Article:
When will diabetes be taken seriously?


  • Letters
  • Friday, 24 Jan 2020

IN 2019, the Health Ministry estimated that RM3.2bil was spent on managing diabetes and hypertension in its outpatient facilities. This is more than 10% of its annual budget.

Given that hospital admissions and treatment of complications (heart disease, stroke, renal failure) were not included in this amount, the ministry is justifiably concerned about the budgetary impact of diabetes on its services.

With each national health survey (conducted every couple of years), the projected number of Malaysians on track to get Type 2 diabetes is rising. The latest estimate is 31.3% or nearly one in three of us by 2025.

Early life, the environment and health-related behaviours as we grow up have been shown to play crucial roles in whether we develop diabetes or not. The Diabetes Prevention Programme for high-risk individuals in the United States found that intensive lifestyle intervention reduced the risk of diabetes by 58% over three years and 34% after a follow-up of 10 years.

Most of the money being spent on healthcare in Malaysia is for curative care (68%), with only 6% spent on public health and prevention in 2018.

Health services have become the battleground to treat diseases and complications rather than to help people become healthier. But this is only part of the solution.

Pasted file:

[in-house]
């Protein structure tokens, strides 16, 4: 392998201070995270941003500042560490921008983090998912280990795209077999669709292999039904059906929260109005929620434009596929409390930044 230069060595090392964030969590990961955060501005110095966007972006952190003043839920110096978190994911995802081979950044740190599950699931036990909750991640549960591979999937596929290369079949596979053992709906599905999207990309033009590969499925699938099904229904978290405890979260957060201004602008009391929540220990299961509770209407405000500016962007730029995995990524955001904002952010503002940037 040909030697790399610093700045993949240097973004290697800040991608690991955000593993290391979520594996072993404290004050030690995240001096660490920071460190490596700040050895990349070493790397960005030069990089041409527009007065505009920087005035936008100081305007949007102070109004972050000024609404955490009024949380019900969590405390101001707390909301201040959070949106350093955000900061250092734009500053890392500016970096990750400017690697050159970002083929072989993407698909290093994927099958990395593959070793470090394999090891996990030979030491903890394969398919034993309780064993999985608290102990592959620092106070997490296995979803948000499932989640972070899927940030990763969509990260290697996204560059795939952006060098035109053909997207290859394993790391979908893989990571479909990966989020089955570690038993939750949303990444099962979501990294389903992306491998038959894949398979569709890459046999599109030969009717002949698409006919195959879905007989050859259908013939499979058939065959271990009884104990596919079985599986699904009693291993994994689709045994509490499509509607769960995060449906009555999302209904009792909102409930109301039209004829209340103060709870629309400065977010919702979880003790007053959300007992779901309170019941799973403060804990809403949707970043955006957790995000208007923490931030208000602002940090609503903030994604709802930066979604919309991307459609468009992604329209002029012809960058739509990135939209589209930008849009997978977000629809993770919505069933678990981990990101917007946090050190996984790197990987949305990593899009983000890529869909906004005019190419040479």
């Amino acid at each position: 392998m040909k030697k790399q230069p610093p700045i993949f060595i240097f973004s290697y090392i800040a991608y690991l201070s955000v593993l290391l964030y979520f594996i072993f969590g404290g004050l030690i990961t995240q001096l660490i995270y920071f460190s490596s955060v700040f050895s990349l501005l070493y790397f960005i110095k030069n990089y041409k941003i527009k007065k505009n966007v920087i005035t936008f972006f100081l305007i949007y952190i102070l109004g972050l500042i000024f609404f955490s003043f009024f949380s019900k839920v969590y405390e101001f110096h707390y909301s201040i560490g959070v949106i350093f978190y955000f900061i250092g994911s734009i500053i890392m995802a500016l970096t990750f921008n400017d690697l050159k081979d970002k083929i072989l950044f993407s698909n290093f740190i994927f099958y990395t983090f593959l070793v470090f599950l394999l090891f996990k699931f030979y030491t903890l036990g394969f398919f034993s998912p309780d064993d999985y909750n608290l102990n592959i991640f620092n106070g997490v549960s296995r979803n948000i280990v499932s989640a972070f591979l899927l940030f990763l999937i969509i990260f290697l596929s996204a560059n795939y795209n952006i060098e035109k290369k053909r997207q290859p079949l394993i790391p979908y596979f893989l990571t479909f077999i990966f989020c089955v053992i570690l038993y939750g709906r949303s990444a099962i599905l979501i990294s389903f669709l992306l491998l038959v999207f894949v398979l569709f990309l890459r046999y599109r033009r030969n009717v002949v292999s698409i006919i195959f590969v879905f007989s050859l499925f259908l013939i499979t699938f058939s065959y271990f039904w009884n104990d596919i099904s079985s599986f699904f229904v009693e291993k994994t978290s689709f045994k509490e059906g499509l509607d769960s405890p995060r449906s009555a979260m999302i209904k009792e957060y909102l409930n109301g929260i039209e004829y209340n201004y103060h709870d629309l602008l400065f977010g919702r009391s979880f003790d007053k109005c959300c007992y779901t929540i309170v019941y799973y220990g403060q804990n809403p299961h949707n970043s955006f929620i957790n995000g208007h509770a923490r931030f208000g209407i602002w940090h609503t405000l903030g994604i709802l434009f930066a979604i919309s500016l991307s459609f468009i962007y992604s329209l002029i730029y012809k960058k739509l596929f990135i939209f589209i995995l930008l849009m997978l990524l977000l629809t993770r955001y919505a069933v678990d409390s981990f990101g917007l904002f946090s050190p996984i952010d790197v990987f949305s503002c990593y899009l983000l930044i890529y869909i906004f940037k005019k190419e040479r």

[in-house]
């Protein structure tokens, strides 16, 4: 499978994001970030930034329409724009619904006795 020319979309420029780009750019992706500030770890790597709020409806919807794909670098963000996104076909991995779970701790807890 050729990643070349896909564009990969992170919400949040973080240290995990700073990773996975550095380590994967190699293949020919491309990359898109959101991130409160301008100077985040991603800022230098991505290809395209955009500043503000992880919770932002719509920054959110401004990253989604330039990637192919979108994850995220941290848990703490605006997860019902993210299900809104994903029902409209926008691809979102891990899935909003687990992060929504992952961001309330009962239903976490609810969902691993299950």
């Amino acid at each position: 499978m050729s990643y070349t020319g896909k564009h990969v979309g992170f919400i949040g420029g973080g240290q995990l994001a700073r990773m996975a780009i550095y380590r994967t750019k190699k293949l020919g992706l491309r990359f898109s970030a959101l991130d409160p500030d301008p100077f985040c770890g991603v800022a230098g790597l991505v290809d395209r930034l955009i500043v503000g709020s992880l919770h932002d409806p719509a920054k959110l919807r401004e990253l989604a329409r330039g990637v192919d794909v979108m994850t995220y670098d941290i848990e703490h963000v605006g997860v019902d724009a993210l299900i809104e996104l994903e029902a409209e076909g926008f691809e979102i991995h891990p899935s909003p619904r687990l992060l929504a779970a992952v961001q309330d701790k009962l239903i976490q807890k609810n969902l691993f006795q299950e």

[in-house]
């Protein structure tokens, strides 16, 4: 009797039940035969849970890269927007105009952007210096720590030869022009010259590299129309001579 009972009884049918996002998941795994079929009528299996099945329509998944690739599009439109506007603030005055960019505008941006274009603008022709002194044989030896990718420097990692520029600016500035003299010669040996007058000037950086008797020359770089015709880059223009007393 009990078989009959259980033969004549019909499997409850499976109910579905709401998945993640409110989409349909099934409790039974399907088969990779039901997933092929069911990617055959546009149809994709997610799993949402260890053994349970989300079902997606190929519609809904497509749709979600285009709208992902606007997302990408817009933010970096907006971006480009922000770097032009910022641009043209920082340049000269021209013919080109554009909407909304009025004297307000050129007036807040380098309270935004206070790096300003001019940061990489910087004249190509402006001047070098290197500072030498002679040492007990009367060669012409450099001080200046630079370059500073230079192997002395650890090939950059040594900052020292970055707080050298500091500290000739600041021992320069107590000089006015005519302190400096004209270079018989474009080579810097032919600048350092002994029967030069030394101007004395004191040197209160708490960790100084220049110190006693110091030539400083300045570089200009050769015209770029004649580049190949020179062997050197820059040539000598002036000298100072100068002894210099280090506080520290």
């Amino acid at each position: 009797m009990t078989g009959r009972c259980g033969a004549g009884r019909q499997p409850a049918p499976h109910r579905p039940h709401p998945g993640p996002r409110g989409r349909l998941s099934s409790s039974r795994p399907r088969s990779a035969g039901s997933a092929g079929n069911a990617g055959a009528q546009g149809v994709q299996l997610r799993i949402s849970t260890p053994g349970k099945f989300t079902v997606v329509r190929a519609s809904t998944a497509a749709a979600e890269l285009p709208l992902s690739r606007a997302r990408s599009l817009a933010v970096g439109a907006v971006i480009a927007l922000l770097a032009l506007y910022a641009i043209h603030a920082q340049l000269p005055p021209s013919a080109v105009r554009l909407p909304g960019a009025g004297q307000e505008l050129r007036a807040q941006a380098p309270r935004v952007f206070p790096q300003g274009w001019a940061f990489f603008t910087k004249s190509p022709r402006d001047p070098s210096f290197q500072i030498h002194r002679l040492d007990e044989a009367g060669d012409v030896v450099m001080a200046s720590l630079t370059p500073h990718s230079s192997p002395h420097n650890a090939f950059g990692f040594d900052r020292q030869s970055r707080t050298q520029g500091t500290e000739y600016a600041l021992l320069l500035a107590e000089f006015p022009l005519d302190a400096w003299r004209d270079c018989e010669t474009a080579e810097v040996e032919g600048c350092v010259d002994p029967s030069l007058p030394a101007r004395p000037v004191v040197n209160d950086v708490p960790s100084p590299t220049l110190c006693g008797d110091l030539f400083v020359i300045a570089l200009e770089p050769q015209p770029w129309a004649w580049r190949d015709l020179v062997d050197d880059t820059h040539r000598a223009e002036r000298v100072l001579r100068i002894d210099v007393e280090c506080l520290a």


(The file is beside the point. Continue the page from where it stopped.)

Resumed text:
Diabetes prevention programmes involve adopting a low-calorie, low-saturated fat, high-fibre diet and doing moderate intensity physical activity for at least 150 minutes per week. This would bring about a weight loss of 5% from the initial body weight.

If nutrition and exercise are key to filling the prescription for diabetes prevention, some important lessons can be gleaned here for Malaysians.

The balanced plate model of “suku suku separuh” delivers a simple message: Fill half of your plate with sources of fibre, a quarter with protein and a quarter with carbohydrates.

For many Malaysians, satiety is gained through simple carbohydrates, hence the idea of filling half of the plate with sources of fibre is culturally alien. When eating out, it is often necessary to request for the rice portion to be reduced, or paying extra to get more vegetables. Finding legumes and whole grains at the average Malaysian eatery is even trickier, and most drinks are sweetened.

Hence, if we’re talking about the general population, adopting the “suku suku separuh” model would require extreme willpower and effort.

Marketing and advertising would have you believe that our children and teenagers grow up active and fit. But in general, only one in five teenagers actually achieve the minimum standard for physical activity.

For adults, more than half of those surveyed reach the recommended standard.

Women were also found to be engaged in lower total physical activity and at less intensity. Notably, the prevalence of diabetes in Malaysia was higher in women (18.3%) than men (16.7%) in 2015.

Without adequate investment in prevention, healthcare spending for curative care will continue to rise, to the detriment of household savings, government revenue and other opportunities.

WINNIE ONG

Galen Centre for Health & Social Policy

Kuala Lumpur


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